This trial is active, not recruiting.

Condition parkinson's disease
Treatments osteopathic manipulative medicine treatment, light touch sham
Sponsor New York Institute of Technology
Start date February 2013
End date November 2015
Trial size 50 participants
Trial identifier NCT01636011, BHS-808


The purpose of this study is to investigate the effect of selected Osteopathic Manipulative Medicine (OMM) techniques on the respiratory system of people with Parkinson's Disease (PD) in comparison to light touch. Effectiveness will be measured through pulmonary function tests, chest wall expansion, and voice analysis. Selected subjects will be randomly assigned to one of the two groups: OMM treatment group or light touch group. Although OMM treatment has been used on PD patients, a randomized controlled study has not been done to establish its effect on PD respiratory function. The authors believe that this study will show OMM's effectiveness.

United States No locations recruiting
Other Countries No locations recruiting

Study Design

Allocation randomized
Endpoint classification efficacy study
Intervention model parallel assignment
Masking double blind (subject, outcomes assessor)
Primary purpose supportive care
In this group the subjects are given 5 different OMM treatments addressing the thoracic cage.
osteopathic manipulative medicine treatment
Osteopathic Manipulative Medicine Treatment
(Sham Comparator)
In this group the physician uses the dorsum of his hand to the same areas and for the same time that the OMM treatment arm receives.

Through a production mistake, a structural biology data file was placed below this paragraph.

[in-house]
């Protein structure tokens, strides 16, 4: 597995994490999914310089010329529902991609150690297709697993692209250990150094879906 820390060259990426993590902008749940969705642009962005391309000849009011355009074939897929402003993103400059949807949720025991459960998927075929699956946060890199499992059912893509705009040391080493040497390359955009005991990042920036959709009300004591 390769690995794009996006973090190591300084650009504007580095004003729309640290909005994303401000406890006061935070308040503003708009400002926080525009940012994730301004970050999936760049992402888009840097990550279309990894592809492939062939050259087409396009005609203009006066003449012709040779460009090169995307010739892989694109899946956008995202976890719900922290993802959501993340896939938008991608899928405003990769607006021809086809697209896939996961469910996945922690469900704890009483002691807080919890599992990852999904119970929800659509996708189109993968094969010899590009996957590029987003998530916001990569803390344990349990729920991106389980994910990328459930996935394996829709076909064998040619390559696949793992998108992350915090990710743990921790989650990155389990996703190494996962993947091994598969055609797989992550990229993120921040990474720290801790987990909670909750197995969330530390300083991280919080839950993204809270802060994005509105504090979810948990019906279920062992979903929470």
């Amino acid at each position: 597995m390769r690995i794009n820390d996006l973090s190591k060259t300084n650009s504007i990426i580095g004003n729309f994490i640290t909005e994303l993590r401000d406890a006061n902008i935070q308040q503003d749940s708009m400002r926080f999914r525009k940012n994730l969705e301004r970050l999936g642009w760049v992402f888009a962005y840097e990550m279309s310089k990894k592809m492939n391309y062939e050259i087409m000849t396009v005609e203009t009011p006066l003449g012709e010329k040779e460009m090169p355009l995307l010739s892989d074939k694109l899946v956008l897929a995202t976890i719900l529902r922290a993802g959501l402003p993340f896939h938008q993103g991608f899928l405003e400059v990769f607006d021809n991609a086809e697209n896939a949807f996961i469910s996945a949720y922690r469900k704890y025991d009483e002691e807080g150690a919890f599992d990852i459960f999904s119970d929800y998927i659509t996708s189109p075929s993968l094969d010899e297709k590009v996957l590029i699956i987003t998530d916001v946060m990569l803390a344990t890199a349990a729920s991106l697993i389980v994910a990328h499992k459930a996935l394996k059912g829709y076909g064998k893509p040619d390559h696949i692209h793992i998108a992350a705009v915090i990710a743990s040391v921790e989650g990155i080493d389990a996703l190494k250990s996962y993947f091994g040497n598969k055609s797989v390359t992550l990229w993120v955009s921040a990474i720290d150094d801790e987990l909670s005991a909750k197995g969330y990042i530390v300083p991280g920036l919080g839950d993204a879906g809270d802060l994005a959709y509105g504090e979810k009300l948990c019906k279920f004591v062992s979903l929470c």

light touch sham
Light Touch sham

Primary Outcomes

Pulmonary Function tests
time frame: 1 day

Eligibility Criteria

Male or female participants at least 18 years old.

Inclusion Criteria: - Medically diagnosed with Parkinson's Disease - on a stable medication dose - over the age of 18 Exclusion Criteria: - no clinical diagnosis of Parkinson's Disease - - medication that might cause pulmonary dysfunction - inability to perform PFT because of anatomical abnormalities - clinical signs of dementia - pacemaker that interferes with pectoral traction - metastatic cancer

Additional Information

Official title Effect of Osteopathic Manipulative Medicine on Pulmonary Function and Speech in Parkinson's Disease
Principal investigator Sheldon Yao, DO
Description Osteopathic Manipulative Medicine (OMM) on the thoracic cage and diaphragm is commonly used in clinical practice to address myofascial imbalances, including muscle spasms to improve thoracic cage excursion. Prior research has demonstrated that manual approaches applied to the thoracic cage have positive results with lung function and reducing inflammation. Parkinson's disease (PD) is a common disabling and progressive neuro-degenerative disorder. Morbidity and mortality are frequently associated with pulmonary dysfunction in patients with PD. Pulmonary function tests (PFT) have been utilized to document respiratory impairment in PD patients. Researchers estimate that 89% of people with PD have speech and voice disorders including disorders of laryngeal, respiratory and articulatory function. These authors hypothesize that performing OMM on the thoracic cage of PD subjects will show improvement in PFT, chest expansion, and speech production. Subjects with PD meeting the criteria for the study will be randomly assigned to either an OMM treatment or light touch control group. Each subject will be involved in one treatment visit. During this visit, the following will be measured before and after OMM or light touch procedures: maximal and minimal chest circumference; sound pressure, duration, and perceptual measures during sustained vowel phonation and Rainbow Reading; Forced Vital Capacity (FVC), Forced Expiratory Volume/1 second (FEV1), Peak Expiratory Flow (PEF), Forced Expiratory Flow 25%-75% (FEF25-75%), and Maximal Voluntary Ventilation (MVV). Data analysis will be performed with SPSS using Analysis of Covariance to measure significance.
Trial information was received from ClinicalTrials.gov and was last updated in January 2016.
Information provided to ClinicalTrials.gov by New York Institute of Technology.